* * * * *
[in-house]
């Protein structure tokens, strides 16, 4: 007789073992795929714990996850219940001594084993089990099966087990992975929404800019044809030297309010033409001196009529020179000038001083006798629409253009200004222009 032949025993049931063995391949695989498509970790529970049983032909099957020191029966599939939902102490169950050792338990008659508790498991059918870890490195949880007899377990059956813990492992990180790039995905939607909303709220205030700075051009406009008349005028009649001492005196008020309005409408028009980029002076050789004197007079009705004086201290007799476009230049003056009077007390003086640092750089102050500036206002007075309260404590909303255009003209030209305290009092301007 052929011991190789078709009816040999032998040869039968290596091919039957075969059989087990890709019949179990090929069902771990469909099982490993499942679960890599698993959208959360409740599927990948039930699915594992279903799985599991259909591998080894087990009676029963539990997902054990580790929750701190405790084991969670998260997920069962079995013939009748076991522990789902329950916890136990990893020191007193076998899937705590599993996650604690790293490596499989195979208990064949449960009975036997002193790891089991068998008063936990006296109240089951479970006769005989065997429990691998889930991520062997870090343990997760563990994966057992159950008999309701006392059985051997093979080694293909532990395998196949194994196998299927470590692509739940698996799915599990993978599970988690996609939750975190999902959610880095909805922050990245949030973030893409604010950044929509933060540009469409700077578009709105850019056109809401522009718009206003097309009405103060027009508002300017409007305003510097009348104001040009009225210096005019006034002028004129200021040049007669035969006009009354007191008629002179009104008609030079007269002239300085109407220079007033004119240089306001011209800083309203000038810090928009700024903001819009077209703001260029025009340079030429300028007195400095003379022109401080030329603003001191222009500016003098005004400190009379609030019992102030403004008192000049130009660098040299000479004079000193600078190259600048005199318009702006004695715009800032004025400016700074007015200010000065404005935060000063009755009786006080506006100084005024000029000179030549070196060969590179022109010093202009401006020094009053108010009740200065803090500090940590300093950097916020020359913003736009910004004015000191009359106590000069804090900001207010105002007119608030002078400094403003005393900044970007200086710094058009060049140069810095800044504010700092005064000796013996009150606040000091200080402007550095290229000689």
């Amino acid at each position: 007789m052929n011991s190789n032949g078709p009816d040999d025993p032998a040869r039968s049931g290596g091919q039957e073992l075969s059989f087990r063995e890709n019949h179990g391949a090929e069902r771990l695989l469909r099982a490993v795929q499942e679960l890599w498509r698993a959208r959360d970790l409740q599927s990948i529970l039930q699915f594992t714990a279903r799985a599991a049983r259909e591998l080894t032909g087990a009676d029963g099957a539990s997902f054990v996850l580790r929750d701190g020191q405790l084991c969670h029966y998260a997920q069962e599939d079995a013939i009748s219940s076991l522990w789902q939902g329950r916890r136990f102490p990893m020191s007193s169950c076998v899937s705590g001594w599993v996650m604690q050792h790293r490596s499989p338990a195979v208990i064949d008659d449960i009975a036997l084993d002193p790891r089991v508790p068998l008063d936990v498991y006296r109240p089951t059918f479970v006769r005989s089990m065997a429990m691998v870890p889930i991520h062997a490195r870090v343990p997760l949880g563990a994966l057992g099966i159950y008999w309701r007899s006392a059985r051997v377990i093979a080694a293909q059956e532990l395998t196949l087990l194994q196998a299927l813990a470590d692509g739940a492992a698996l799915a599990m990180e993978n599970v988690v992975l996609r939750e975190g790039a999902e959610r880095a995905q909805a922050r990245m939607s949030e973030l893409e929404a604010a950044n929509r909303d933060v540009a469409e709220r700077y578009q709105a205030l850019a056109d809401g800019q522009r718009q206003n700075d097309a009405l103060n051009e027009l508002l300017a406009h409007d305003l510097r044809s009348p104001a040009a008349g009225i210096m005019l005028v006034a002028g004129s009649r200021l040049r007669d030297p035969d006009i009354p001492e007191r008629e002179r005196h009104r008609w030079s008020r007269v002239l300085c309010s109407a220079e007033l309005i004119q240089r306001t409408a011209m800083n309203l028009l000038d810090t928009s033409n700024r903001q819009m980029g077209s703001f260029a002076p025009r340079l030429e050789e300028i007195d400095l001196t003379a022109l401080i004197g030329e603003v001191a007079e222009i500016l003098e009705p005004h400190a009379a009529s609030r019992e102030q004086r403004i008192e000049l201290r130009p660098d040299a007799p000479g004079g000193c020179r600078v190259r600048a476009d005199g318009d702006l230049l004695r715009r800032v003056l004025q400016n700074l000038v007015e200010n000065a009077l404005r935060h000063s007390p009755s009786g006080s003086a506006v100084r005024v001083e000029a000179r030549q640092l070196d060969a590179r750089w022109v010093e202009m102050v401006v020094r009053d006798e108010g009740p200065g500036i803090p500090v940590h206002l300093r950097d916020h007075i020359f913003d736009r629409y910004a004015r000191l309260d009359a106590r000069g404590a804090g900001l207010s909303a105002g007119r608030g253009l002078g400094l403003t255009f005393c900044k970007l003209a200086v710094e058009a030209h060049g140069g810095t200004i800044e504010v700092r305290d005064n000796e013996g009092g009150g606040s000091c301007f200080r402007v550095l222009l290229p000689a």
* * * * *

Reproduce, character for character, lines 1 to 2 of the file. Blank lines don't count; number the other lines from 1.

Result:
[in-house]
């Protein structure tokens, strides 16, 4: 007789073992795929714990996850219940001594084993089990099966087990992975929404800019044809030297309010033409001196009529020179000038001083006798629409253009200004222009 032949025993049931063995391949695989498509970790529970049983032909099957020191029966599939939902102490169950050792338990008659508790498991059918870890490195949880007899377990059956813990492992990180790039995905939607909303709220205030700075051009406009008349005028009649001492005196008020309005409408028009980029002076050789004197007079009705004086201290007799476009230049003056009077007390003086640092750089102050500036206002007075309260404590909303255009003209030209305290009092301007 052929011991190789078709009816040999032998040869039968290596091919039957075969059989087990890709019949179990090929069902771990469909099982490993499942679960890599698993959208959360409740599927990948039930699915594992279903799985599991259909591998080894087990009676029963539990997902054990580790929750701190405790084991969670998260997920069962079995013939009748076991522990789902329950916890136990990893020191007193076998899937705590599993996650604690790293490596499989195979208990064949449960009975036997002193790891089991068998008063936990006296109240089951479970006769005989065997429990691998889930991520062997870090343990997760563990994966057992159950008999309701006392059985051997093979080694293909532990395998196949194994196998299927470590692509739940698996799915599990993978599970988690996609939750975190999902959610880095909805922050990245949030973030893409604010950044929509933060540009469409700077578009709105850019056109809401522009718009206003097309009405103060027009508002300017409007305003510097009348104001040009009225210096005019006034002028004129200021040049007669035969006009009354007191008629002179009104008609030079007269002239300085109407220079007033004119240089306001011209800083309203000038810090928009700024903001819009077209703001260029025009340079030429300028007195400095003379022109401080030329603003001191222009500016003098005004400190009379609030019992102030403004008192000049130009660098040299000479004079000193600078190259600048005199318009702006004695715009800032004025400016700074007015200010000065404005935060000063009755009786006080506006100084005024000029000179030549070196060969590179022109010093202009401006020094009053108010009740200065803090500090940590300093950097916020020359913003736009910004004015000191009359106590000069804090900001207010105002007119608030002078400094403003005393900044970007200086710094058009060049140069810095800044504010700092005064000796013996009150606040000091200080402007550095290229000689």